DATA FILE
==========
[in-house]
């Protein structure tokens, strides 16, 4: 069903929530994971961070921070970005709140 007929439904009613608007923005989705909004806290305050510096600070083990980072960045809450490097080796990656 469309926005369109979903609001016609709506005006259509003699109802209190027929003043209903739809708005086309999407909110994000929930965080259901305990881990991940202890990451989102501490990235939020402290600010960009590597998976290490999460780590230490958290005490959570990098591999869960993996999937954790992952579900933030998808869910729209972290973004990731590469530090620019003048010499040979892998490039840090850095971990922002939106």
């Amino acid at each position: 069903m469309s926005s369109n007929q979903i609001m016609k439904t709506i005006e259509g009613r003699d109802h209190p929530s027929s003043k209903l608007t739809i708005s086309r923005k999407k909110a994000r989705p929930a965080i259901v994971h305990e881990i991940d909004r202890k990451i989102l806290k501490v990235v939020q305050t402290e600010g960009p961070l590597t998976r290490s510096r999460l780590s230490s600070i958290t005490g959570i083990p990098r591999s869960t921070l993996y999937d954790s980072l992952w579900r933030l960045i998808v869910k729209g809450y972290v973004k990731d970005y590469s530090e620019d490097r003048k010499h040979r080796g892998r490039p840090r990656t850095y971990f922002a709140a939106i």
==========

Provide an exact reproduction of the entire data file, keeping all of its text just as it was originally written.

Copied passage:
[in-house]
């Protein structure tokens, strides 16, 4: 069903929530994971961070921070970005709140 007929439904009613608007923005989705909004806290305050510096600070083990980072960045809450490097080796990656 469309926005369109979903609001016609709506005006259509003699109802209190027929003043209903739809708005086309999407909110994000929930965080259901305990881990991940202890990451989102501490990235939020402290600010960009590597998976290490999460780590230490958290005490959570990098591999869960993996999937954790992952579900933030998808869910729209972290973004990731590469530090620019003048010499040979892998490039840090850095971990922002939106």
């Amino acid at each position: 069903m469309s926005s369109n007929q979903i609001m016609k439904t709506i005006e259509g009613r003699d109802h209190p929530s027929s003043k209903l608007t739809i708005s086309r923005k999407k909110a994000r989705p929930a965080i259901v994971h305990e881990i991940d909004r202890k990451i989102l806290k501490v990235v939020q305050t402290e600010g960009p961070l590597t998976r290490s510096r999460l780590s230490s600070i958290t005490g959570i083990p990098r591999s869960t921070l993996y999937d954790s980072l992952w579900r933030l960045i998808v869910k729209g809450y972290v973004k990731d970005y590469s530090e620019d490097r003048k010499h040979r080796g892998r490039p840090r990656t850095y971990f922002a709140a939106i």